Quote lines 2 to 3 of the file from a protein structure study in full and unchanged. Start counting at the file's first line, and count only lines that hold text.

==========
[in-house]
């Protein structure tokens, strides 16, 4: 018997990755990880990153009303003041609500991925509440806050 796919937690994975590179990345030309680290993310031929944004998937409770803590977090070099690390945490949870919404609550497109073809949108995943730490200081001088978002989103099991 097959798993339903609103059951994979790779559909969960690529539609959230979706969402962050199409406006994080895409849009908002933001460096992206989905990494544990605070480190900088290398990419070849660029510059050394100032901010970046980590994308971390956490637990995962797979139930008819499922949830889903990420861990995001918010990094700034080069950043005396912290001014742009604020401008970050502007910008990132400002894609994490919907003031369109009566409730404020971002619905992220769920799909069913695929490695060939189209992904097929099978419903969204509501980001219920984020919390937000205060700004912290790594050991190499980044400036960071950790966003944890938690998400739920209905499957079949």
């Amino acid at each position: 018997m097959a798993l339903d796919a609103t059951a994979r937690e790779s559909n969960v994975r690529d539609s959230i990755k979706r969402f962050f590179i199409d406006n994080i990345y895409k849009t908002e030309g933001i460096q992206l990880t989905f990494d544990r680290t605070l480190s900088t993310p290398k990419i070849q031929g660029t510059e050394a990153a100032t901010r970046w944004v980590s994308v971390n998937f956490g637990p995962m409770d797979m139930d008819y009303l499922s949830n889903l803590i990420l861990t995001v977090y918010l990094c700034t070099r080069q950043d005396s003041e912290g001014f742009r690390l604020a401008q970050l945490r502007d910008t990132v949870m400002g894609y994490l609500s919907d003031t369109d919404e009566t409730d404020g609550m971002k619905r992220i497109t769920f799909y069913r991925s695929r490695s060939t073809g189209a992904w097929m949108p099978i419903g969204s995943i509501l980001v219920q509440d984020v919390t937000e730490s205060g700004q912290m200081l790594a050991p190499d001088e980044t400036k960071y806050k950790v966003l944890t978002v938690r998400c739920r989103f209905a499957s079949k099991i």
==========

């Protein structure tokens, strides 16, 4: 018997990755990880990153009303003041609500991925509440806050 796919937690994975590179990345030309680290993310031929944004998937409770803590977090070099690390945490949870919404609550497109073809949108995943730490200081001088978002989103099991 097959798993339903609103059951994979790779559909969960690529539609959230979706969402962050199409406006994080895409849009908002933001460096992206989905990494544990605070480190900088290398990419070849660029510059050394100032901010970046980590994308971390956490637990995962797979139930008819499922949830889903990420861990995001918010990094700034080069950043005396912290001014742009604020401008970050502007910008990132400002894609994490919907003031369109009566409730404020971002619905992220769920799909069913695929490695060939189209992904097929099978419903969204509501980001219920984020919390937000205060700004912290790594050991190499980044400036960071950790966003944890938690998400739920209905499957079949």
């Amino acid at each position: 018997m097959a798993l339903d796919a609103t059951a994979r937690e790779s559909n969960v994975r690529d539609s959230i990755k979706r969402f962050f590179i199409d406006n994080i990345y895409k849009t908002e030309g933001i460096q992206l990880t989905f990494d544990r680290t605070l480190s900088t993310p290398k990419i070849q031929g660029t510059e050394a990153a100032t901010r970046w944004v980590s994308v971390n998937f956490g637990p995962m409770d797979m139930d008819y009303l499922s949830n889903l803590i990420l861990t995001v977090y918010l990094c700034t070099r080069q950043d005396s003041e912290g001014f742009r690390l604020a401008q970050l945490r502007d910008t990132v949870m400002g894609y994490l609500s919907d003031t369109d919404e009566t409730d404020g609550m971002k619905r992220i497109t769920f799909y069913r991925s695929r490695s060939t073809g189209a992904w097929m949108p099978i419903g969204s995943i509501l980001v219920q509440d984020v919390t937000e730490s205060g700004q912290m200081l790594a050991p190499d001088e980044t400036k960071y806050k950790v966003l944890t978002v938690r998400c739920r989103f209905a499957s079949k099991i």